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Whilst I have the pleasure of honouring this beautiful new species with the name of so distinguished a naturalist as CHARLES LUCIEN BONAPARTE, Prince of Musignano, I regret that I am unable to give any account of its habits, or even of its manner of flight, and must therefore confine my remarks upon it within very brief space. The following extract from my journal contains all that I have to say respecting it.
"Monday, August 13, 1821. Louisiana.--On arriving at the Cypress Swamp (about five miles from St. Francisville) I saw a great number of small birds of different species, and as I looked at them I observed two engaged in a fight or quarrel. I shot at them, but only one fell. On reaching the spot, I found the bird was only wounded, and saw it standing still and upright as if stupefied by its fall. When I approached it to pick it up, it spread its tail, opened its wings, and snapped its bill about twenty times sharply and in quick succession, as birds of the genus do when seizing insects on wing. I carried it home, and had the pleasure of drawing it while alive and full of spirit. It often made off from my hand, by starting suddenly, and then would hop round the room as quickly as a Carolina Wren, uttering its tweet, tweet, tweet all the while, and snapping its bill every time I took it up. I put it into a cage for a few minutes, but it obstinately thrust its head through the lower parts of the wires. I relieved it from this sort of confinement, and allowed it to go about the room. Next day it was very weak and ruffled up, so I killed it and put it in spirits." To this account I have only to add, that I have not seen another individual since.
BONAPARTE'S FLYCATCHER, Muscicapa Bonapartii, Aud. Orn. Biog.,vol. i. p. 27.
Bristles longer than in the last, second quill longest; tail very long, nearly even; upper parts light greyish-blue; quills dusky brown, their outer webs greyish-blue, the two outer margined with white; middle tail-feathers and edges of the rest like the back; lower parts and a band on the forehead ochre-yellow, with a few faint dusky spots on the lower part of the fore neck. This species differs from the last chiefly in being of a more elongated form, in baying the bristles much longer, the upper parts of a much lighter tint; in wanting the black band down the side of the neck, and the yellow band over the eye; the bill is straighter and more pointed, and the outer primaries are edged with white.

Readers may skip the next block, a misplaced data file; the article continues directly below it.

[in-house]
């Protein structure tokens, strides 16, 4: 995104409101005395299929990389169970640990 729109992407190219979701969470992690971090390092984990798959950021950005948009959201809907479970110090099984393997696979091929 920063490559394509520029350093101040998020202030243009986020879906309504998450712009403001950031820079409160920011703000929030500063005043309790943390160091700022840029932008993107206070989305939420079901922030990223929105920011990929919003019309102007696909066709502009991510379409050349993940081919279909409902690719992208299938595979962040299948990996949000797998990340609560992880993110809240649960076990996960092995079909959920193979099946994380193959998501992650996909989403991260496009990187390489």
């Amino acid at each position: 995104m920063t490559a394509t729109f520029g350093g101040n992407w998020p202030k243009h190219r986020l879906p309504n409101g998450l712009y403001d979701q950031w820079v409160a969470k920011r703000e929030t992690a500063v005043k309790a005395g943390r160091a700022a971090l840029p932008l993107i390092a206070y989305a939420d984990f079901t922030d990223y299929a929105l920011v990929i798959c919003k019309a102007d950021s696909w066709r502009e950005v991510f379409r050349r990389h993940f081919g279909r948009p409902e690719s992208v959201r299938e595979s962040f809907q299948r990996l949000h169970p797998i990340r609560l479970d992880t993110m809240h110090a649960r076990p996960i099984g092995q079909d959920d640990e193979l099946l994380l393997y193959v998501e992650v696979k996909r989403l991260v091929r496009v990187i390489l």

Male, 5 1/4.
Louisiana. Only one specimen ever found.
THE GREAT MAGNOLIA. MAGNOLIA GRANDIFLORA, Willd., Sp. Pl., vol. ii. p. 1255. Pursch, Flor. Amer., vol. ii. p. 380. Mich., Arbr. Forest. de l'Amer. Sept., vol. iii. p. 71. Pl. i.--POLYANDRIA POLYGYNIA, Linn.--MAGNOLIAE, Juss.
The magnificent tree, of which a twig, with a cone of ripe fruit, is represented in the plate, attains a height of a hundred feet or even more. The bright red bodies are the seeds, suspended by a filament for some time after the capsules have burst. The trunk is often very straight, from two to four feet in diameter at the base, with a greyish smooth bark. The leaves which remain during the winter are stiff and leathery, smooth, elliptical, tapering at the base. The flowers are white, and seven or eight inches in diameter. It is known by the name of large magnolia, big laurel and bay-tree, and occurs abundantly in some parts of Carolina, Georgia, the Floridas and Louisiana.